Coronavirus ‘double mutation’ variant found in UK
The figures come from the latest update of PHE’s surveillance of the distribution of different variants across the UK, based on data up to April 7. Officials have designated it a “variant under investigation” (VUI) rather than a “variant of concern” (VOC), such as the Manaus (Brazil) or South African variants.
Applying what we know about other human coronaviruses would suggest that this is going to be even less controlled by vaccine
Paul Hunter, professor in medicine at the University of East Anglia, said the variant features two “escape mutations” – E484Q and L452R – which “are causing people to be concerned”.
He warned: “There’s laboratory evidence that both of these are escape mutations.
“Basically, applying what we know about other human coronaviruses would suggest that this is going to be even less controlled by vaccine.
“But we don’t know that for certain at the moment.”
So far 77 cases of the Indian COVID-19 variant have been identified in the UK
India has seen a sharp rise in COVID-19 cases
Covid-19 rates are soaring in India, with more than 13.9 million confirmed cases and 172,000 deats.
The country is not currently on the Government’s “red list” of travel ban nations, which sees people who have been in those countries in the previous 10 days refused entry to the UK.
British or Irish nationals, or people with UK residency rights, are able to return from red list countries but must isolate in a quarantine hotel for 10 days.
Boris Johnson has scaled down a planned trip to India due to its worsening Covid situation.
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A night curfew has been imposed in 10 Districts of Uttar Pradesh
The Prime Minister was due to spend four days in the south Asian country at the end of the month but, following talks with Narendra Modi’s administration, the “bulk” of the meetings could be fitted into one day.
Prof Hunter said it is “not surprising” that the variant has come from India.
“If you think about where the main variants have arisen – South Africa, the UK, California, Brazil, and now India – all of these are countries that have really struggled to keep case numbers down.
“So it’s not surprising. India has got a huge pandemic, and therefore that’s where you’re going to be getting the variant.”
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The variants identified in Brazil are also causing concern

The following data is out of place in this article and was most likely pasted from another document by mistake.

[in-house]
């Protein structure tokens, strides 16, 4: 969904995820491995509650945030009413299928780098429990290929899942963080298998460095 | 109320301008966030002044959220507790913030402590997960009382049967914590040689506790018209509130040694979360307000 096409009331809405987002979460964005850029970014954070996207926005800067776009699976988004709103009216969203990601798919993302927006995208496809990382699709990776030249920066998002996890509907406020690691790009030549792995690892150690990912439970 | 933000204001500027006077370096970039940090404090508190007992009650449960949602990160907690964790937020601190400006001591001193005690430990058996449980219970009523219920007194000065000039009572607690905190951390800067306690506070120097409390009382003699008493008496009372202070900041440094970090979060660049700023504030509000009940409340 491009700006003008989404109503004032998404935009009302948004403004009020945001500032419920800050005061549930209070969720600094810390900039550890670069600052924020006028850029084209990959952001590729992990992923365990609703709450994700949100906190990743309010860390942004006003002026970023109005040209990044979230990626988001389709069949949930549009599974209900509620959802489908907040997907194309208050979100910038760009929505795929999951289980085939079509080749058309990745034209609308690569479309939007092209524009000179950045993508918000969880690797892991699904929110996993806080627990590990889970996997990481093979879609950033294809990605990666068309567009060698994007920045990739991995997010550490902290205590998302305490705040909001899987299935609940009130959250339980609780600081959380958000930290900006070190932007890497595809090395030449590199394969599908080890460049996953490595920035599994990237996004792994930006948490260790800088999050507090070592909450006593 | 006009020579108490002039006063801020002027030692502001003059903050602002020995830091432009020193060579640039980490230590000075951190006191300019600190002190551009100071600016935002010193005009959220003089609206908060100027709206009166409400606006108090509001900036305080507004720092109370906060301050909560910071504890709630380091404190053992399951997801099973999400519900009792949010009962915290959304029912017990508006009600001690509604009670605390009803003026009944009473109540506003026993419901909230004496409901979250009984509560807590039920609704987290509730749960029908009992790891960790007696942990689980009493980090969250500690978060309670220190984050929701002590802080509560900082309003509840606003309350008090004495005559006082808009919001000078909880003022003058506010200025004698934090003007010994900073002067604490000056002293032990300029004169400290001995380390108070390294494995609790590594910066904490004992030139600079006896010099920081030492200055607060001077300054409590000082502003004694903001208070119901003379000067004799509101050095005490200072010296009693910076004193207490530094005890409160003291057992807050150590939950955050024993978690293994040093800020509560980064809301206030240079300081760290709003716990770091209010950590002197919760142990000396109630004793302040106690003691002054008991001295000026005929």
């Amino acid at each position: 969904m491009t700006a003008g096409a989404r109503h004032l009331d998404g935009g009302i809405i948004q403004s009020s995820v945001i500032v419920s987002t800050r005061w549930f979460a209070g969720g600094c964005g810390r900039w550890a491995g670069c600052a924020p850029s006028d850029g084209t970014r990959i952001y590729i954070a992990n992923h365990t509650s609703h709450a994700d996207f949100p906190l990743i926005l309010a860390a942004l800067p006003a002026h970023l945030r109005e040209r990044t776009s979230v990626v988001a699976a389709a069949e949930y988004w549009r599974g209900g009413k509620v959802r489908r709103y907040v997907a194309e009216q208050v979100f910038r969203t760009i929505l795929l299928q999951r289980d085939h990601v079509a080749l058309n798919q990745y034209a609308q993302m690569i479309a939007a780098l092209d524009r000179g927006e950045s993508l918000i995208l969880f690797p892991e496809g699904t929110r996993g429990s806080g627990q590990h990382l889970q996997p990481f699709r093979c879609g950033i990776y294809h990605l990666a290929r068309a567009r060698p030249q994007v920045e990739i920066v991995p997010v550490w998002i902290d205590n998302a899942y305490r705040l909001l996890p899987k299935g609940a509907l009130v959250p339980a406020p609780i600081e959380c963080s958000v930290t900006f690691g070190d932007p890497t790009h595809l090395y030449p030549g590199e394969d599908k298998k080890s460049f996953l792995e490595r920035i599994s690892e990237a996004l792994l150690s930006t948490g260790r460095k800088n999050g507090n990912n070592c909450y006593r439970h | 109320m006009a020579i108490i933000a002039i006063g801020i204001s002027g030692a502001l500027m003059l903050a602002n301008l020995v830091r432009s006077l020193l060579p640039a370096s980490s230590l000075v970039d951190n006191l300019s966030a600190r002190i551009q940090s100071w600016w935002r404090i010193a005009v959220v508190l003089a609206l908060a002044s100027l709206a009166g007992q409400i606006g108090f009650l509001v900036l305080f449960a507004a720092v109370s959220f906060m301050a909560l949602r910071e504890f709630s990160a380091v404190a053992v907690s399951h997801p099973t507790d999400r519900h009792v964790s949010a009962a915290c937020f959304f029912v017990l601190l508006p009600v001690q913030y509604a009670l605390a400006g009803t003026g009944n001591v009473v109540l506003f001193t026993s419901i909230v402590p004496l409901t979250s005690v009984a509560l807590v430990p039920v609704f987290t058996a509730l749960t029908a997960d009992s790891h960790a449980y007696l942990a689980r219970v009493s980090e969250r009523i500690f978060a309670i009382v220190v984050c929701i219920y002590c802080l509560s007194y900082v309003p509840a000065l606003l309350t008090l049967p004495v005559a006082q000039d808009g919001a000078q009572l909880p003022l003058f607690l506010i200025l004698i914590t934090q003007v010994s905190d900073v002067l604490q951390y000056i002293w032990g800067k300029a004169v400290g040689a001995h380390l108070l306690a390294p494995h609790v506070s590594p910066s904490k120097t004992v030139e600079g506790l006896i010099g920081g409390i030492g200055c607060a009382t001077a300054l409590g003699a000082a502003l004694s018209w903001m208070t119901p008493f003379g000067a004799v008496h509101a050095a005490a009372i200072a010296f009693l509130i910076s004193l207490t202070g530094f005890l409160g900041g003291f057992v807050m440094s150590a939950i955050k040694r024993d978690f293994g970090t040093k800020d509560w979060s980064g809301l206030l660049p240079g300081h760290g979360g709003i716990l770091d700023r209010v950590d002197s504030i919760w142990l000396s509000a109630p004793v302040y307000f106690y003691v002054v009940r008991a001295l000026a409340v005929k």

India: New Covid-19 variant discovered
He added: “The big, big anxiety with this one is that it seems – and again this is still a little bit speculative because it hasn’t been confirmed – but there are two mutations here that are causing people to be concerned.”
PHE’s latest findings mean there are now seven VUIs and four VOCs being tracked by scientists in the UK.
In London, extra testing facilities were launched this week to help limit the spread of the South African coronavirus variant following a cluster of cases being discovered.
A total of 600 cases of the variant of concern have been detected so far in the UK, an increase of 56 in a week.
Vaccination rates worldwide
Steven Riley, professor of infectious disease dynamics at Imperial College London, speaking to the MRC Centre for Global Infectious Disease Analysis, said the London cluster was a “concern”.
But he added that earlier clusters of the same variant had been found before and “that hasn’t led to a rapid take off”.
He said: “So even though it’s a different situation now with lockdown being eased, I think that’s a little bit reassuring.”
He highlighted that the variant had been detected in Israel, which has a heavily vaccinated population, and it had not yet “risen to dominance or grown”.
He stressed: “Although we have to watch it and be concerned, it’s not immediately apparent that it will be a large problem.”
A vaccination centre in South Africa, where another worrying variant has emerged
The rise of new strains of COVID-19 poses a huge challenge to the world’s public health officials.
Speaking last week,Deenan Pillay, Professor of Virology at University College London, issued a warned after the publication of a report last week suggested the P.2 variant identified in Brazil was altering itself to defeat antibodies in a development that would render vaccines less effective.
Prof Pillay told Express.co.uk: “I think it needs to be taken very seriously.
“What we know is that this is a virus that continues to mutate and so variants will continue to exist and develop as long as ongoing transmission is occurring.”